Something fishy: Greenpeace updates seafood scorecard

The good news? Most of the top supermarket chains have become more vigilant about the source of what's behind their fish counters. The bad news? None of them is really a leader. Yet.
Written by Heather Clancy, Contributor on

It's getting warmer, which means more of us will be dragging out the barbecue and more of us will be visiting the seafood counter in our local grocery store for some fresh fish steaks. Greenpeace wants to give you pause before you fire up the grill. The environmental advocacy group has updated its "Carting Away the Oceans" report and Supermarket Seafood Sustainability Scorecard, with Safeway (including Von's) claiming the top spot.

Target, which was first last year, slipped an itsy bit into second place in a tie with the Wegmans organization. Rounding out the top five are Whole Foods and Ahold (Stop & Shop, Giant). The top five companies actually were the same last year, just in a slightly different order.

The good news, according to Greenpeace, is that most of the major supermarket chains become more vigilant -- lest they risk the ire of consumers. But there are still five organizations that Greenpeace feels have been blase in their attention to the seafood issue. Those companies are Giant Eagle, Publix, Supervalue, Winn-Dixie and Meijer. In reality, none of the companies ranked on the list get a really good score. Safeway managed 64.61 out of a possible 100; Target and Wegmens are RIGHT behind with 63.74 out of 100.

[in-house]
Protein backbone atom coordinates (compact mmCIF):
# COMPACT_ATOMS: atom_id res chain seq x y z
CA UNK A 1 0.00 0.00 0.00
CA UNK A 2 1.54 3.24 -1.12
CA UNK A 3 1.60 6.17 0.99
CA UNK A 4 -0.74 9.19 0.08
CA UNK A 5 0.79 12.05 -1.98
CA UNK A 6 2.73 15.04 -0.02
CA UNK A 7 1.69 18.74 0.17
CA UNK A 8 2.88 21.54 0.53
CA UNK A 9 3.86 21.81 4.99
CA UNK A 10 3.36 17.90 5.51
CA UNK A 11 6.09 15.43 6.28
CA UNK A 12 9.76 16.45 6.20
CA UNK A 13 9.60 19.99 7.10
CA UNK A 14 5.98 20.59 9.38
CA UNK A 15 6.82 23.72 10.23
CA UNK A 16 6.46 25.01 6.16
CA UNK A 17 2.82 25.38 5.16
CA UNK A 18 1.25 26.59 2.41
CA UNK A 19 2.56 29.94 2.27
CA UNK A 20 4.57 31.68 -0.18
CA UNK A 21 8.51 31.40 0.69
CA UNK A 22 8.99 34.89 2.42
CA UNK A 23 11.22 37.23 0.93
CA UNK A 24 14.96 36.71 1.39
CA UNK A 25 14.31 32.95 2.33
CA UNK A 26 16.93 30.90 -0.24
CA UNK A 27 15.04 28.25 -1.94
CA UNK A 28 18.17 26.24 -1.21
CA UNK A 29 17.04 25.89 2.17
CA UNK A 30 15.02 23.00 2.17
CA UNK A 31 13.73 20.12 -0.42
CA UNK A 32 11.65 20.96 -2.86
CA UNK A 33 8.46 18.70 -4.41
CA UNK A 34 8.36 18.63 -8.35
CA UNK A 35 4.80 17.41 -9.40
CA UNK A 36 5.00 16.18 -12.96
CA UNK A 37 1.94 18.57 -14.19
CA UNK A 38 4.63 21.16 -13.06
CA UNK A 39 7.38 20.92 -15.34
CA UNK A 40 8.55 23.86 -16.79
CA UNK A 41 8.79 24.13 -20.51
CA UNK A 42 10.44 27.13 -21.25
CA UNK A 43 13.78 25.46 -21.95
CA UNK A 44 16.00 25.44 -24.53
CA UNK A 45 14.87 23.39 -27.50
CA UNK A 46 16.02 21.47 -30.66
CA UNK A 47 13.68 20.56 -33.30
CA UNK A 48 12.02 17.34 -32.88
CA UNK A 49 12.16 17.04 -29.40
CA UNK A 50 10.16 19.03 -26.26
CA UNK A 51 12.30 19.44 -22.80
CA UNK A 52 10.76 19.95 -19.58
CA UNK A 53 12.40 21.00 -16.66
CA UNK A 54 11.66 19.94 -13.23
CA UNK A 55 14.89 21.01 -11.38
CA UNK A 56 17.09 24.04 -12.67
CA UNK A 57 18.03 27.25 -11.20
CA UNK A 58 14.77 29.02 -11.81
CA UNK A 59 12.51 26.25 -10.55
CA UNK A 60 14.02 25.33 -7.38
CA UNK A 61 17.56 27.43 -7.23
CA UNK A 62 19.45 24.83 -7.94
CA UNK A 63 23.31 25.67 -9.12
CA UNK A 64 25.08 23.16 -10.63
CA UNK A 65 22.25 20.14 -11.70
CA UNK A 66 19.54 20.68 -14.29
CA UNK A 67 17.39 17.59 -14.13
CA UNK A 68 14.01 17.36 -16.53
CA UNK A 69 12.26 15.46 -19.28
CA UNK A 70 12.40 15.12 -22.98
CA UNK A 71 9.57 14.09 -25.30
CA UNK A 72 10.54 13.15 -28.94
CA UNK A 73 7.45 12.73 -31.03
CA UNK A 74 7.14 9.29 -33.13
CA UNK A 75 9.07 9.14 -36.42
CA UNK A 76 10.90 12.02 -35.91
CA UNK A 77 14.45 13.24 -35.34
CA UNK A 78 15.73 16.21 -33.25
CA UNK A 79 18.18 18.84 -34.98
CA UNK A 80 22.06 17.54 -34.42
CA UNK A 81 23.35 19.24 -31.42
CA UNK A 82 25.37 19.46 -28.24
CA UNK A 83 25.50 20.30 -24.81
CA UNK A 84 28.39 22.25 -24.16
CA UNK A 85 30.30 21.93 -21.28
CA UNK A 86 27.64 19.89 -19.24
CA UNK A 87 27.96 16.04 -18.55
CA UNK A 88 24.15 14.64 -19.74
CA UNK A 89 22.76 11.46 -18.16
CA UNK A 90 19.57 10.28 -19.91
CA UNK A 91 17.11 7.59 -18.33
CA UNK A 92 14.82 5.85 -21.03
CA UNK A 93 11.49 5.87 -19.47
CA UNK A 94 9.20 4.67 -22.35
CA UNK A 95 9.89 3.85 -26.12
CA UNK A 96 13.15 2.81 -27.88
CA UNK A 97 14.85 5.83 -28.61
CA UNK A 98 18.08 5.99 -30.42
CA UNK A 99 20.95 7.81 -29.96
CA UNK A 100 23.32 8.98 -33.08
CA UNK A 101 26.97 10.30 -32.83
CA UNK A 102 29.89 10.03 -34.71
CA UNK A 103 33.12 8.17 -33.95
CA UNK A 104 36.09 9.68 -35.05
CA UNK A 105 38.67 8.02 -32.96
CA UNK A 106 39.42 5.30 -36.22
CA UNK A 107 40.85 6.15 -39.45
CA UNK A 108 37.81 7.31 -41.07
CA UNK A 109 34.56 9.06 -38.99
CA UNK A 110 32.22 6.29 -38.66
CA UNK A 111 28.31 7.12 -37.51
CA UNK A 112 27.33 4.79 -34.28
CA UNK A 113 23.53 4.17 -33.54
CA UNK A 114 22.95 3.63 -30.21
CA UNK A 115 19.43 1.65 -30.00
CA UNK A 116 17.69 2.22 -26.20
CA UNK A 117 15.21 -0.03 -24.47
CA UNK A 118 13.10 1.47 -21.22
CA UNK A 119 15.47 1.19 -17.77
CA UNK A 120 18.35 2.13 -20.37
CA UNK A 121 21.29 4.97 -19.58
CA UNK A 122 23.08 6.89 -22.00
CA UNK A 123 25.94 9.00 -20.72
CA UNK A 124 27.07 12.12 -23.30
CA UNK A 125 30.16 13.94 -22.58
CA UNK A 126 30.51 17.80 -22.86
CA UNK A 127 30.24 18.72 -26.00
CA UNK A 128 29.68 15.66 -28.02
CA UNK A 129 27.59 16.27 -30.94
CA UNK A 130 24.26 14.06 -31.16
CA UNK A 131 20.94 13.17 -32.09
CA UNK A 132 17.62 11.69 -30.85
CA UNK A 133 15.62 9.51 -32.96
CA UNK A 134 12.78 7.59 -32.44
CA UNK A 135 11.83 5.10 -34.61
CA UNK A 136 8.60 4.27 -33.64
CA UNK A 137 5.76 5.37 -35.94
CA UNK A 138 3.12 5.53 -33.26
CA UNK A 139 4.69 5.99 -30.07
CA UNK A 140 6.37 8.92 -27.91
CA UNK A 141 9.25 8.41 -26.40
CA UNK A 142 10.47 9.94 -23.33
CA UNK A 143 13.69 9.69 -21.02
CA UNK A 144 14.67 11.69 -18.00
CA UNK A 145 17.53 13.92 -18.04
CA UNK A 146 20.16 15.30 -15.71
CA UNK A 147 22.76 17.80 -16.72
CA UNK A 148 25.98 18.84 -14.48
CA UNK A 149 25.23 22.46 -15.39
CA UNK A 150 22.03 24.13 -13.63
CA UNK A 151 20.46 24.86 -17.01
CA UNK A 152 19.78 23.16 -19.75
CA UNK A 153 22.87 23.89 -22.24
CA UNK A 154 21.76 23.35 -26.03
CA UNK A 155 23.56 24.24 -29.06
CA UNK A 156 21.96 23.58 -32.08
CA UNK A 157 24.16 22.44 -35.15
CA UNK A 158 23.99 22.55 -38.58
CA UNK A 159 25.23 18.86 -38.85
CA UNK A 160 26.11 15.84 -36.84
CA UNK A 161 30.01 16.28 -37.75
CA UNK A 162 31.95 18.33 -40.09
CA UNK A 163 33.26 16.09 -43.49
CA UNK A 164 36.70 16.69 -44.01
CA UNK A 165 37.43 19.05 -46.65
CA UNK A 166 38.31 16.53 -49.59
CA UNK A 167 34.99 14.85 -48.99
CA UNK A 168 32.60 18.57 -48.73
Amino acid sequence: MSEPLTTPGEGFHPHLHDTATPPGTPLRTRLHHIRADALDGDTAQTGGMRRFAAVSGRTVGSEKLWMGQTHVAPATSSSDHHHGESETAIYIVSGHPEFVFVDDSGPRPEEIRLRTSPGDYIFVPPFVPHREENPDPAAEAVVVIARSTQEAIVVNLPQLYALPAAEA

Check your supermarket's score!

Aside from the general practice of overharvesting certain species (orange roughy has been a particular focus), another issue that Greenpeace laments loudly: bycatch. It writes:

"Bycatch remains a scandalous problem: each day, an enormous portion of the world's total seafood catch is tossed over the sides of fishing boards due to inefficient, indiscriminate fishing methods. The worst of the destructive fishing practices, bottom trawling, is responsible for 80 percent of all bycatch incurred globally."

I'm sure it's not a coincidence that Kroger, which sits at No. 15 on the list (right before the aforementioned failing companies), chose this week to announce an update to its seafood sourcing policies. The organization said it will eliminate shark, marlin and bluefin tuna and switch to certified sources for particularly popular wild-caught seafood by 2015. It is working with the World Wildlife Fund to achieve this. We'll see where they show up next year.

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